One of a kind
AJust another day at a small tourist spot in the Mediterranean. S I write this, I’m sitting outside a small café with a clear view of the Mediterranean. Two hours ago, an enormously ugly cruise ship dropped anchor and disgorged hordes of hungry tourists onto the nearby dockside. Like a huge tsunami they then spread out over the small French town, taking over the shops and restaurants.
And the locals were ready for them, with their stalls set up a few metres away from the dock. Sun-baked people who have seen it all displaying wares that range from high-end labels to local art, jewellery, leather goods and what looks like the contents of my storage cupboard beneath my stairs.
Even I, hardened though I am after many years of haggling in Penang, have fallen for the charms of these peddlers of wares and compliments. “Oh, that necklace looks so pretty on you,” one of them said.
“A pair of matching earrings is all you need to set it off. And don’t forget, they’re one of a kind. No one else has such jewellery, anywhere.”
The next day, I discovered that the word “unique” has a different meaning to some of these people, because my one-of-a-kind jewellery was on display again.
As I sit beneath the shade of the café’s awning, drinking over-priced sparkling mineral water, a bloated middle-aged couple sit at a nearby table, guzzling large quantities of beer. A bright red sticker strategically placed on both their T-shirts tells everyone the name of their cruise ship; perchance they drink too much and have to be carried back onboard.
Large gold rings adorn eight of the man’s fingers, while his partner has obviously spent her money on her hair, which is bright red and bouffant. The contrast with her pale skin hurts my eyes and I have to avert my gaze. selected wheat flour. They contain at least 80% wheat content and have no artificial sweeteners and preservatives.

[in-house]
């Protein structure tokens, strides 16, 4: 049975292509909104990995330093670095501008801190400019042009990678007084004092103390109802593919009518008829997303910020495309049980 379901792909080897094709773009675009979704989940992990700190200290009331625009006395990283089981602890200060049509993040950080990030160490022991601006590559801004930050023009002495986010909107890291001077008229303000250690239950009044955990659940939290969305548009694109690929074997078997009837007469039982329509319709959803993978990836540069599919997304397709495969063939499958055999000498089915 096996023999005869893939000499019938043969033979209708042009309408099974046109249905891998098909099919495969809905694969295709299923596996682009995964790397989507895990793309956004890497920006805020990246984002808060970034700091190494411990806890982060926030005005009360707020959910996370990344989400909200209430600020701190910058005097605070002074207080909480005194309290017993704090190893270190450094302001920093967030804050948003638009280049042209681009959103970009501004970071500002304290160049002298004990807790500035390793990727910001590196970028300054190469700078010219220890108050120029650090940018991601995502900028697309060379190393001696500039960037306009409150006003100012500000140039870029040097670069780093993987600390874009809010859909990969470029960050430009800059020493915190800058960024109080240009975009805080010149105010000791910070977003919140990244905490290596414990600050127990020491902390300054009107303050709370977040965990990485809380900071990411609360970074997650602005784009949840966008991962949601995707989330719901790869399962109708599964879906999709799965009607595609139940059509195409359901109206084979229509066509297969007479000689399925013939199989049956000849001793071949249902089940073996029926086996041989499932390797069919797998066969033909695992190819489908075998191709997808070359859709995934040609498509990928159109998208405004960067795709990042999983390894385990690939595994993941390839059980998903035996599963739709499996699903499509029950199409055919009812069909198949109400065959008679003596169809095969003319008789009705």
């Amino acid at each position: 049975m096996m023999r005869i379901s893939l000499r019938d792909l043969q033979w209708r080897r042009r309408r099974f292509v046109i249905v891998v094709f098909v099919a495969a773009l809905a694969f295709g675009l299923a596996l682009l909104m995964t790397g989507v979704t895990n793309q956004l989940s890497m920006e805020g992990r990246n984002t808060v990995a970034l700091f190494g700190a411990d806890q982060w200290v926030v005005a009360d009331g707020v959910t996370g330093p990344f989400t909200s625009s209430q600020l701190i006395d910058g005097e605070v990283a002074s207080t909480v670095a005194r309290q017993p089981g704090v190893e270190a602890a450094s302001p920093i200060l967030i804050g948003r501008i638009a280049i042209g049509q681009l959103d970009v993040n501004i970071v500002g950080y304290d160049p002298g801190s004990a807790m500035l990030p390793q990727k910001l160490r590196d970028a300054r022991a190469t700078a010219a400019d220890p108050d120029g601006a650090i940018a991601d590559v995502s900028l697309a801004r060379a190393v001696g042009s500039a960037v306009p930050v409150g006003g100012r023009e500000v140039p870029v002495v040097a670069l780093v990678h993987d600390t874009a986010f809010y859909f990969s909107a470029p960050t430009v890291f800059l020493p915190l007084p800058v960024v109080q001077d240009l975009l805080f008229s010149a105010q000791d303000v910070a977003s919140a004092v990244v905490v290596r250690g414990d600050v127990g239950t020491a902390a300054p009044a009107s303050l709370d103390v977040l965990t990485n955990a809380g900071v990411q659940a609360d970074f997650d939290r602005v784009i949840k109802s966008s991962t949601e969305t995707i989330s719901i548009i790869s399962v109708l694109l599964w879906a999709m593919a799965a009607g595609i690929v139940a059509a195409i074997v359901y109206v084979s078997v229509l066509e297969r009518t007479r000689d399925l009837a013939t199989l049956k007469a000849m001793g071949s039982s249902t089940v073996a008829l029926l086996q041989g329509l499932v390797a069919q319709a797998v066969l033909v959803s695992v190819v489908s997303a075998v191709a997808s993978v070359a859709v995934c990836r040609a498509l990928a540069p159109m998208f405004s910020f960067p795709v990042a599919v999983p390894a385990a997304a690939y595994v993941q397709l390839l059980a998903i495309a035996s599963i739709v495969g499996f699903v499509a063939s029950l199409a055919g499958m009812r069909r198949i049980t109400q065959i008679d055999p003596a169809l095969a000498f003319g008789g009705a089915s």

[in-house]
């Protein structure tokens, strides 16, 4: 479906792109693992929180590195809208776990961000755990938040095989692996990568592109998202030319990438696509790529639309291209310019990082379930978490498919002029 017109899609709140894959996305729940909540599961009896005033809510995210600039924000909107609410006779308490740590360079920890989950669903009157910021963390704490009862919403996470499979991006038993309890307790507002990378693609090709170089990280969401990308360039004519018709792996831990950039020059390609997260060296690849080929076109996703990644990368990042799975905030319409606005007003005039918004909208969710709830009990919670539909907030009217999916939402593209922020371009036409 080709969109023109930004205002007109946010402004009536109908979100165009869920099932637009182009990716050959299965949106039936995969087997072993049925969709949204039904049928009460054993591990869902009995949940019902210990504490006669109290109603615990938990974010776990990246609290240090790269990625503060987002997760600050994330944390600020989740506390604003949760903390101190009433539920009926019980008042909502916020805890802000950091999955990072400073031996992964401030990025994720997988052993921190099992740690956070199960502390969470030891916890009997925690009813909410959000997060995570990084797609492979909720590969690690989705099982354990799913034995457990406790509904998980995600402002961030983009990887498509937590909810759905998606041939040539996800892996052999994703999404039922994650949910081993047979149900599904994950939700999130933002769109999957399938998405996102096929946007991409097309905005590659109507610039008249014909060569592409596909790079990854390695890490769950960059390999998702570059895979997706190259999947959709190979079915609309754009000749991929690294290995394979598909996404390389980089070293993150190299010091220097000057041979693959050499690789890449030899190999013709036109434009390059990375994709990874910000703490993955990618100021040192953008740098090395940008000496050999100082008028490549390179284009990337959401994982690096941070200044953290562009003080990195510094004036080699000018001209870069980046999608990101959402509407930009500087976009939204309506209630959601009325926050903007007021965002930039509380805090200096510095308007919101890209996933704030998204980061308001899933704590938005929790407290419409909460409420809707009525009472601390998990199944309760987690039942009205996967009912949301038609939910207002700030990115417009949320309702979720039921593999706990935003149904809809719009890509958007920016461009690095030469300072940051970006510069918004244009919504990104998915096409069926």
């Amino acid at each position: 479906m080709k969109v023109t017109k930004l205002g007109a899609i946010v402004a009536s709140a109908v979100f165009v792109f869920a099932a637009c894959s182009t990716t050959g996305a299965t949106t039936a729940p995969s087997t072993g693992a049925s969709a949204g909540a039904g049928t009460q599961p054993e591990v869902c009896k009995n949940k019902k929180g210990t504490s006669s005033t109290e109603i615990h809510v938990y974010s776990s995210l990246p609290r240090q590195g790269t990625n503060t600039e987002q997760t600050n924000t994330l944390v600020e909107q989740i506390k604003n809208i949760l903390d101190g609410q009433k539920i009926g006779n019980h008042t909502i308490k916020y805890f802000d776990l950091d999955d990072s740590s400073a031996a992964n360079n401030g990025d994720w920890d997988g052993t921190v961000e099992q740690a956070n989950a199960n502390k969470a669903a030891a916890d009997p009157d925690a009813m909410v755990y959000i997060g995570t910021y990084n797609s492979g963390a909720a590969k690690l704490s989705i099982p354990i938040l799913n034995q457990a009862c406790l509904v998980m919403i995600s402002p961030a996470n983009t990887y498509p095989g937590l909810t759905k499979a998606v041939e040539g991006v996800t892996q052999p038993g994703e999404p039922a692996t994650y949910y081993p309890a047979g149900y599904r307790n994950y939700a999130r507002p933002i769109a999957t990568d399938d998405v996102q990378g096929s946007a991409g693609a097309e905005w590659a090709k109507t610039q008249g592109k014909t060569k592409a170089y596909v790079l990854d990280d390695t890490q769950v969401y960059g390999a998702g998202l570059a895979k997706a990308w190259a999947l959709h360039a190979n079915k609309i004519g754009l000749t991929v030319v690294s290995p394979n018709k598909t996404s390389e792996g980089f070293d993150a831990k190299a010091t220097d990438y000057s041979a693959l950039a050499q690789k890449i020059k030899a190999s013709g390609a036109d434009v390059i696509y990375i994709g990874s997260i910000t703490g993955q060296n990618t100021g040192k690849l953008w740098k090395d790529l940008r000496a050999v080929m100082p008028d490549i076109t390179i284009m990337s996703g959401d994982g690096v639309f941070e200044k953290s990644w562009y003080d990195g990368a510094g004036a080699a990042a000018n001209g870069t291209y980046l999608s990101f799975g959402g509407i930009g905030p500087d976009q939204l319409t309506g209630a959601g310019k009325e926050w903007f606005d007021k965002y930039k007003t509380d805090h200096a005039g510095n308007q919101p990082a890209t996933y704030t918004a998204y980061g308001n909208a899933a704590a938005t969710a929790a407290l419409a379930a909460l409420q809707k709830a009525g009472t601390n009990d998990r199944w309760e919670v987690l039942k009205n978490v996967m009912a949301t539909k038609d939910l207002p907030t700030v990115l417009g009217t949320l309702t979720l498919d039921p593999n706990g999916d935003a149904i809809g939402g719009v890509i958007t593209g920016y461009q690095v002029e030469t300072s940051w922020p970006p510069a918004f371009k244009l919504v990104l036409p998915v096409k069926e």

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At another table, a couple dressed in matching white jeans, nautical T-shirts and sun tan stare vacantly into the distance as they both sip a glass of red wine. The epitome of French chic, everything about them looks one-of-a-kind – or maybe two-of-a-kind. They probably have a luxury yacht moored in the bay, primed for departure at the first hint of boredom.
A man hunched over a notebook occupies yet another table. Every now and then he stops writing, looks at the people sitting nearby and then begins tapping on his keyboard again. Maybe he’s a travel writer, I think, as I, too, resume my writing.
As the sun drops towards the horizon, the pickled couple make their way back to their ship, their souvenirs tucked under their arms. Later, over their buffet dinner, they will probably share stories of their on-shore escapades with their fellow diners.
The chic couple also get up to go. And that’s when I spot the miniature dog that has been obscured behind the woman’s tote bag beside the table. I watch them as they disappear from sight, and all I can think about is, where do dogs poop when they’re at sea?
Despite the unusually hot October weather that the south of France has been experiencing lately, the nights can be quite chilly. So I get up to make my way back to my apartment as soon as the sun has set.
The man with the notebook looks up and smiles at me. I smile back. If I’d been drinking wine instead of water, I might have asked him what he was writing. But I wasn’t and I didn’t.
Walking along the waterfront, I notice that the enormously ugly cruise ship has raised anchor and is heading out on the next leg of its journey.
As I’m halfway up the 337 steps that lead to my apartment perched on the hillside, I turn and look down towards the sea. The sun has been replaced by a pale silver moon; the same silver moon that anyone in that café who cared to look out of their window that night would have been able to see. All of us so different, yet under the same moon.
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